Brizo’s #Blogger19 group left New York Fashion Week in complete awe of Jayme Thornton’s work. We weren’t the only ones. Many of my readers emailed about the recent Fashion Week photography I posted of Jayme Thornton. So I was compelled to find out more about Jayme’s work, talent, and background. (Not only is he super nice, he also happens to be very well known in the photography world!!!) He graciously gave me an interview:
CPD: Your work is stunning. I would love to know more about your background, how you got your start, and how long you have been in the business.
Jayme: My background is in theatre, of all things. I studied technical theater (lighting) and writing. I’ve never taken a photography class, but I was camera obsessed starting around 10th grade and started shooting landscapes. Now I see my fashion photography as an extension of my theatrical background, using a lot of the same lights I trained with. After assisting for 3 years I started my official business in 2003.
CPD: Any big breaks or career highlights you care to share?
Jayme: My first big break was getting my first job in NY working for a photographer at his studio on 22nd st. That was a big change from Georgia, where I’m from. From that job I learned how to light a photo set, how to produce a shoot, how to use high-end gear and most importantly I met other photographers and industry people who gave me my first jobs. The second big break was Rockport shoes seeing my work in a little Conde Nast trade magazine called Footwear News and hiring me for their ad campaigns for next 4 years! We traveled to Antigua, Miami, and Calgary for shoot and it was amazing.
CPD: Are clients everywhere or only NYC?
Jayme: Most of my clients are NY based, but I’ve shot for clients all over. The furthest was a crazy shoot in South Africa.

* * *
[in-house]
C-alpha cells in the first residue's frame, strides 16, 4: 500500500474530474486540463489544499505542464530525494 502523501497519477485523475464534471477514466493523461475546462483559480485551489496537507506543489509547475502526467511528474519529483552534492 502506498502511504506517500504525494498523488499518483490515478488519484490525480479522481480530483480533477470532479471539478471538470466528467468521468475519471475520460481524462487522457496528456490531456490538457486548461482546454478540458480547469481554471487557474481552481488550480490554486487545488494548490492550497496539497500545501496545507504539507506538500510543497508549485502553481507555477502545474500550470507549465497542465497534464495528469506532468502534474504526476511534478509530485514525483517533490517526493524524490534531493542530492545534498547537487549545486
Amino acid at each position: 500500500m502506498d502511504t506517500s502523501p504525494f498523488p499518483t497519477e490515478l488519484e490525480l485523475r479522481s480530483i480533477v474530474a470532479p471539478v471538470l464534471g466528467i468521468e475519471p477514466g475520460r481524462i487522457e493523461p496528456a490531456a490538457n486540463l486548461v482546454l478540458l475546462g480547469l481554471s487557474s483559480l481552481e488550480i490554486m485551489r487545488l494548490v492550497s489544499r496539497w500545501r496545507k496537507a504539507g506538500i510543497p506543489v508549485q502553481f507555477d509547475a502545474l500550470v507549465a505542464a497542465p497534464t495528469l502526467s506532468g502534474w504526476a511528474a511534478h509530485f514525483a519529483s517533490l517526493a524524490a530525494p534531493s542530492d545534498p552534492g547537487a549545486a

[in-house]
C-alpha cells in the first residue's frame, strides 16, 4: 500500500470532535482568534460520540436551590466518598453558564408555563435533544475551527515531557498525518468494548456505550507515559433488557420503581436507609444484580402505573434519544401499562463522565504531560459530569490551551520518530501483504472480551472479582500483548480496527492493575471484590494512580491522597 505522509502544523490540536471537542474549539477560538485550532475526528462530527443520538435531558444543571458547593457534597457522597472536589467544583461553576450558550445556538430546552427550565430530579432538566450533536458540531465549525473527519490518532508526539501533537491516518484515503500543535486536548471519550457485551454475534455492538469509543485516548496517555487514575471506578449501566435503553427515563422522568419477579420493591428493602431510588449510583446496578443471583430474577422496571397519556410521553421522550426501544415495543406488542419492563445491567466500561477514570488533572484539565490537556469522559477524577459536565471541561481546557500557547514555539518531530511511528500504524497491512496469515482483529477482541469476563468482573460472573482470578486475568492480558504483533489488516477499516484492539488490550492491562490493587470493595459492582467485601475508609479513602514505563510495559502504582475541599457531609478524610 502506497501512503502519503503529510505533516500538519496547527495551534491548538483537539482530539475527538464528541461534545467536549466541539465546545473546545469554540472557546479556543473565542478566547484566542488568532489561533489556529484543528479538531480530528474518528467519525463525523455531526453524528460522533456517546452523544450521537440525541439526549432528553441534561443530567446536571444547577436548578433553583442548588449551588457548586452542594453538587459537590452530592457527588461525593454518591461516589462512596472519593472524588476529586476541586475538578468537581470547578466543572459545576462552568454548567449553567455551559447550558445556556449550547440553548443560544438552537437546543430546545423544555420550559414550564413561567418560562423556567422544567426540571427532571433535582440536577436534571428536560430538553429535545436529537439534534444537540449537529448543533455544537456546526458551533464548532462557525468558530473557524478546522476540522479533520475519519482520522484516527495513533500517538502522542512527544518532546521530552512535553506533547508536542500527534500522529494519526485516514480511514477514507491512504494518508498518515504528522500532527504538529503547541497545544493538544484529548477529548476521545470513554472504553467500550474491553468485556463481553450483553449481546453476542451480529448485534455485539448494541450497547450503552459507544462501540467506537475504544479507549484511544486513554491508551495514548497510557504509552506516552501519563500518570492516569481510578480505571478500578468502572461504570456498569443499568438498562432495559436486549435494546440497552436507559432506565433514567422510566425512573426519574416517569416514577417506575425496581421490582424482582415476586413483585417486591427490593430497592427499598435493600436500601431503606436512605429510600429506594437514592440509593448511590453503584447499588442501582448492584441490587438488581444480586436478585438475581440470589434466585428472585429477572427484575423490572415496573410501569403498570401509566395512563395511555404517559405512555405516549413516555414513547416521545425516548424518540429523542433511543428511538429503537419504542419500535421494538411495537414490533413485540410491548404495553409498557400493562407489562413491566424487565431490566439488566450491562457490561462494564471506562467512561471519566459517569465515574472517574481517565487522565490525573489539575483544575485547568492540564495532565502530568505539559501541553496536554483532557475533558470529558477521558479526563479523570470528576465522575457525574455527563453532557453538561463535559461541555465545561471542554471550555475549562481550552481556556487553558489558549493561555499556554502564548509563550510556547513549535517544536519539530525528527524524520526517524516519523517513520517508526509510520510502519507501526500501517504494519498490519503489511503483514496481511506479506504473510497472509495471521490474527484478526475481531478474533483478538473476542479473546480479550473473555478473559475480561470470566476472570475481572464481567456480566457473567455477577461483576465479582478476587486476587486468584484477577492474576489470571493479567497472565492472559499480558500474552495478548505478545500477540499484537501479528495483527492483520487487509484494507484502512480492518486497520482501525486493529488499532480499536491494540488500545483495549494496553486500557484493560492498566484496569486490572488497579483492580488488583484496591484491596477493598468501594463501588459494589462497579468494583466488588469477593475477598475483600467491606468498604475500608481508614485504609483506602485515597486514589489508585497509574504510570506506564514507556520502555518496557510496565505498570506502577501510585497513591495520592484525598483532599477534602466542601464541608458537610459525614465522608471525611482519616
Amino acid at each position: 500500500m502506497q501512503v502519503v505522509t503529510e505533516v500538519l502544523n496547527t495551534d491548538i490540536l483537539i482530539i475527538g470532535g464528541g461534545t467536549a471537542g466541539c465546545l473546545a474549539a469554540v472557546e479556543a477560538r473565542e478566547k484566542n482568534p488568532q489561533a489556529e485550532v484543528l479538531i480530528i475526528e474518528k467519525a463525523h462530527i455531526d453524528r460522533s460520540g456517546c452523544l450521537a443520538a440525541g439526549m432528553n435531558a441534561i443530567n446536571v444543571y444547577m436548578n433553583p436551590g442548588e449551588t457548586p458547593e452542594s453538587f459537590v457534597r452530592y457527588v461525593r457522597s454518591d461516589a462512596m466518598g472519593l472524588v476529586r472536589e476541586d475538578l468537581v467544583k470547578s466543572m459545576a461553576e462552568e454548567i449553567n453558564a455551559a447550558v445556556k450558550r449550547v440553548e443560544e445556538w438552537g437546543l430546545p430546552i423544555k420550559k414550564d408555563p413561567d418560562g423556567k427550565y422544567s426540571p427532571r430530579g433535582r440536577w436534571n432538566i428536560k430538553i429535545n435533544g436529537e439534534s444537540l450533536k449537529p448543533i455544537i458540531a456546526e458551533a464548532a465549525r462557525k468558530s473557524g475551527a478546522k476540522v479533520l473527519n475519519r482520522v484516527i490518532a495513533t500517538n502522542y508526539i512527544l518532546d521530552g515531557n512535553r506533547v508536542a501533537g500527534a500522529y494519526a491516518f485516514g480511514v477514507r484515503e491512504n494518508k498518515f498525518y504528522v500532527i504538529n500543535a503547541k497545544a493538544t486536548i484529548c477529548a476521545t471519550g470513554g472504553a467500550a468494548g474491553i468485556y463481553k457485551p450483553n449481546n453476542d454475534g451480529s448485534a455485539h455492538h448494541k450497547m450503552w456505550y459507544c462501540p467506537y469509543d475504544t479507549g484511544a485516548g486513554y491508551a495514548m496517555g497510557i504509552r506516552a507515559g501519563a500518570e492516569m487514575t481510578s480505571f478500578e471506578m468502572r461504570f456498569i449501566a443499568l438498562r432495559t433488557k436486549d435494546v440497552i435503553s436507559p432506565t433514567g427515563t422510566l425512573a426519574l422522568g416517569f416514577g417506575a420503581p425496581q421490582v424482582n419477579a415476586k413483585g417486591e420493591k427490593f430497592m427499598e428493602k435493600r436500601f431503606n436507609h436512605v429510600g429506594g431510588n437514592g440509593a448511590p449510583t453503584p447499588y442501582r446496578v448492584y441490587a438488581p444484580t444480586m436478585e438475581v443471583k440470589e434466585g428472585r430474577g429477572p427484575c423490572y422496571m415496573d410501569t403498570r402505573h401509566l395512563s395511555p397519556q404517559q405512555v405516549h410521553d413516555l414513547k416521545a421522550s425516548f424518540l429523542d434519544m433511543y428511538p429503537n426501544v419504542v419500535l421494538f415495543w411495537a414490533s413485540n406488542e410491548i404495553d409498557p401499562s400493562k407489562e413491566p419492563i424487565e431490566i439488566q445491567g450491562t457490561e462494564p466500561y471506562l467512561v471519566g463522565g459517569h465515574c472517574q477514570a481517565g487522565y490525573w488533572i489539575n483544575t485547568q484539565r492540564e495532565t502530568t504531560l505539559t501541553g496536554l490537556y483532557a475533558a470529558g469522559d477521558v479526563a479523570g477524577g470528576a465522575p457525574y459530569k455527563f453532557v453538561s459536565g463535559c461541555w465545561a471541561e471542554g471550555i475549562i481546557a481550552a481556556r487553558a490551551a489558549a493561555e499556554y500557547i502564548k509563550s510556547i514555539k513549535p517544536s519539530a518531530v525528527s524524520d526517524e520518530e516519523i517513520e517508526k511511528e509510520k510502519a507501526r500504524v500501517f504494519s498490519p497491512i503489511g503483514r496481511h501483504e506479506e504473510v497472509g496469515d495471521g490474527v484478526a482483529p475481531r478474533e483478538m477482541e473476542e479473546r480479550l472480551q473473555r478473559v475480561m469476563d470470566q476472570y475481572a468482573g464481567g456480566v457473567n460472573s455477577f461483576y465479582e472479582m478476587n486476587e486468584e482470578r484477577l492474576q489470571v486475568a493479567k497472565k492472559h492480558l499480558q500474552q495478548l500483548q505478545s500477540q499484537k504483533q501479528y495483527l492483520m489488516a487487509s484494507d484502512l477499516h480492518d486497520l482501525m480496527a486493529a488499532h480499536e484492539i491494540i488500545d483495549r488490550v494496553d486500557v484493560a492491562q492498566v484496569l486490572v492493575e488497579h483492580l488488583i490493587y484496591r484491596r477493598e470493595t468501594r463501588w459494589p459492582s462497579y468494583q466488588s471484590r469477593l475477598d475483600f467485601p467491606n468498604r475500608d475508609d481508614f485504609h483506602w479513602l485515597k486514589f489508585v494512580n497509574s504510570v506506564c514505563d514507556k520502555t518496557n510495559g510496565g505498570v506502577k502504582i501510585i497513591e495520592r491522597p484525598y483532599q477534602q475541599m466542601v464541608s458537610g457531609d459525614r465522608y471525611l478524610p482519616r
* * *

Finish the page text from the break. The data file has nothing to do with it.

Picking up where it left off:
CPD: You are well-known for fashion/celebrity/portraits -anything else?
Jayme: I enjoy technical still life where everything has to be perfect, but my favorite is shooting people. Fashion is amazing because the concepts can be literally anything and everyone is so passionate about what they’re doing on set, I love being in the middle of that.
CPD:What are some of your favorite photographs that you have taken?
Jayme: some of my favorite photos…the shot of Iggy Pop may be my favorite. He was so cool to shoot, an easy pro in front of the camera for sure. Super nice guy and easy to talk to. The shots of Kate Winslet I like also cause I had exactly 8 minutes to pull all that off. Again, she was a polished pro who could just turn it on like a flood gate. I’ve been shooting some dramatic fashion shots lately that use my old theatre lights. And then there are all the pictures of my kids that no one sees 🙂
CPD: Any advice/tips for the novices photography?
Jayme: My advice for new photogs is to shoot! shoot shoot shoot shoot and keep shooting. Take 10,000 shots. Literally, take 10,000 shots. By shot 9,999 you’ll have a better eye for composition, start seeing little tricks light can do and you’ll start to have you’re own style, the camera will write with your signature. When I started shooting I do what I still do now, I pay attention to magazines and ads and see what’s going on visually in the world and be inspired. One thing that has changed since I started is that I’m less gear obsessed and more people obsessed. Photography for me now is more like being a director and getting the most I can out of my subject. Getting people to feel at ease, or excited, or sexy, to get the shot. So being able to connect with people is a good trait to hone. Also, I see photo shoots as big problem solving exercises. Typically you go in with a good idea of what you’re going to do, but then everything changes, it could be weather, or model in a bad mood, or your assistant forget to pack power cords for your lights, and you have to problem solve on the fly and create that great shot. I enjoy that part of the job.
I guess I’d add you have to love the job. You need the love to get you over those horrible humps when you’re not working. The demoralizing slow times are when you need to keep shooting and playing with ideas so when the work finally comes back you’ll have new tools to throw at the shot.
CPD: Jayme, you are an inspiration! Thank you so much for sharing your background, photos and pointers with us. We look forward to following your future work. Meanwhile, it’s time for the rest of us to shoot shoot shoot….!
See more of Jayme Thornton’s work here.
photo credit: all photos (except the last- of him!) by Jayme Thornton